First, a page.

If you have a particular disability rating, your funding fee can also be waived. Again, these are great topics to talk over with mortgage lenders.

You can get into the house with zero down when using your VA to get a loan. There may still be some closing or home inspection costs, and you may have to come up with the money for those, but I have seen several times where vets go through the process, and they get the owner’s money back at closing because they went in with zero down. So that can be very handy.

The thing is, if you don’t, your payment will be higher. So if that works for you, that’s great.

Bonus: RD Loan

A Rural Development (RD) loan is similar to a VA loan because you can also get in for zero down. But in that case, it’s not you who must qualify but the property. The property has to be in a particular area that’s more rural. So I just looked into buying a house the other day that’s five miles outside of our site, and it’s considered rural, and you could go into that with zero money down.

Jumbo Loan

A jumbo loan is a loan that does not conform to the average lending limits, so this is for more expensive houses. Those loans are usually more costly, but how much is that limit? 

Well, it changes frequently, and it depends on your location. For example, in places like ours in Nampa, the mortgage jumbo rates could be $600,000 now or $700,000 a year from now. So, again, talk to a lender who will be your best resource on that. 

Reverse Mortgage 

The reverse mortgage has been around for a while, and they have a terrible reputation. Deservingly so, but over the years, there’s been a lot of protections that have been built into this loan. A big part of that is more consumer education, so you know what it is.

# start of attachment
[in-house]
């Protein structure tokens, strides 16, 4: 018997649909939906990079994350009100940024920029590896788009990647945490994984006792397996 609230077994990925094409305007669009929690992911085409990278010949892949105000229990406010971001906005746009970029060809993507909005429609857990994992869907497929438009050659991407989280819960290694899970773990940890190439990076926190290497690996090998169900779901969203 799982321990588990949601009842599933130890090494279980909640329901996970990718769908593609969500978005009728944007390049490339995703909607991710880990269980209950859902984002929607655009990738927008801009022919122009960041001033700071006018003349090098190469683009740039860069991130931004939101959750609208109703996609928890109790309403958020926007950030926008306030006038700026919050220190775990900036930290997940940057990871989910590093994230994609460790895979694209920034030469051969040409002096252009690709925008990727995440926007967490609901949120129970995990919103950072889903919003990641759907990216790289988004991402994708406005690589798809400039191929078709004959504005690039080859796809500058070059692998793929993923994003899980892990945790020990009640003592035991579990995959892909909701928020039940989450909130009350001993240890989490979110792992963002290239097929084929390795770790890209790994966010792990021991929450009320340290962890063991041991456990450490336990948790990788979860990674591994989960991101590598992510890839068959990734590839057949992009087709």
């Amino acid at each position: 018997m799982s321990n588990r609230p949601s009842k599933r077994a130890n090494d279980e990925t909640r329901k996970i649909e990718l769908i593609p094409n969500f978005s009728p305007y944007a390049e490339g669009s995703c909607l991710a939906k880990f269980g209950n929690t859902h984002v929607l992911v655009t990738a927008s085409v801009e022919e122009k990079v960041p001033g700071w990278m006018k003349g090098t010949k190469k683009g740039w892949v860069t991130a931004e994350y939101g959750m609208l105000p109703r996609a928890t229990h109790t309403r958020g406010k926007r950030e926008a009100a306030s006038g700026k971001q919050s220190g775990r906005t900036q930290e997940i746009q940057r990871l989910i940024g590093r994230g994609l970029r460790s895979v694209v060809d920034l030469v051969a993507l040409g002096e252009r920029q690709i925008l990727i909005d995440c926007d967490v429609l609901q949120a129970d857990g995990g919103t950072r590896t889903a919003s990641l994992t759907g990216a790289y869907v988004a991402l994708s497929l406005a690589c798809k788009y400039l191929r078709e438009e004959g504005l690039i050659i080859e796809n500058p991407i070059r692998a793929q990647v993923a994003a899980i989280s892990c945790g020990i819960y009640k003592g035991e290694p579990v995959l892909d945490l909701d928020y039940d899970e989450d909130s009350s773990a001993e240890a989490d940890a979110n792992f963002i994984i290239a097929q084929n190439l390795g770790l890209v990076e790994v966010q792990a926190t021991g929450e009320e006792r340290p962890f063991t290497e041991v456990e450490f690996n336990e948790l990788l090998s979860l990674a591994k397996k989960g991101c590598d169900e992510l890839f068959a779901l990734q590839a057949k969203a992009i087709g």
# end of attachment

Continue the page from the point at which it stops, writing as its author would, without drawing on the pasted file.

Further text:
There are some good things about it for the right circumstance. First, you or your spouse have to be a certain age to qualify. If you’re coming to this new house with, let’s say, $300,000 in equity from the home that you just sold before moving to this new house, you can use the reverse mortgage loan to take that $300,000 and add it to some of the equity of this new house. Then, maybe you can get $400,000 out of the house and still not have to make monthly payments.

There are ways to get a more expensive house than you could have otherwise, and you may not need to make monthly payments. And this loan works by retaining the equity in the home, so when you pass, you’ll still be able to give something to your heirs.

I’m not a lender or an expert on these things. But I know enough to ask the right questions about mortgage loan types, and that’s what we’re all about here.

In Conclusion

If you’re thinking about Idaho, or it’s a place you want to check out because you’ve heard many good things about it, contact us. You can also give me a call or send a text to 208-860-2004 or email our team at info@tresurevalleydave.com. We’ve all moved here from somewhere else and are so glad we did.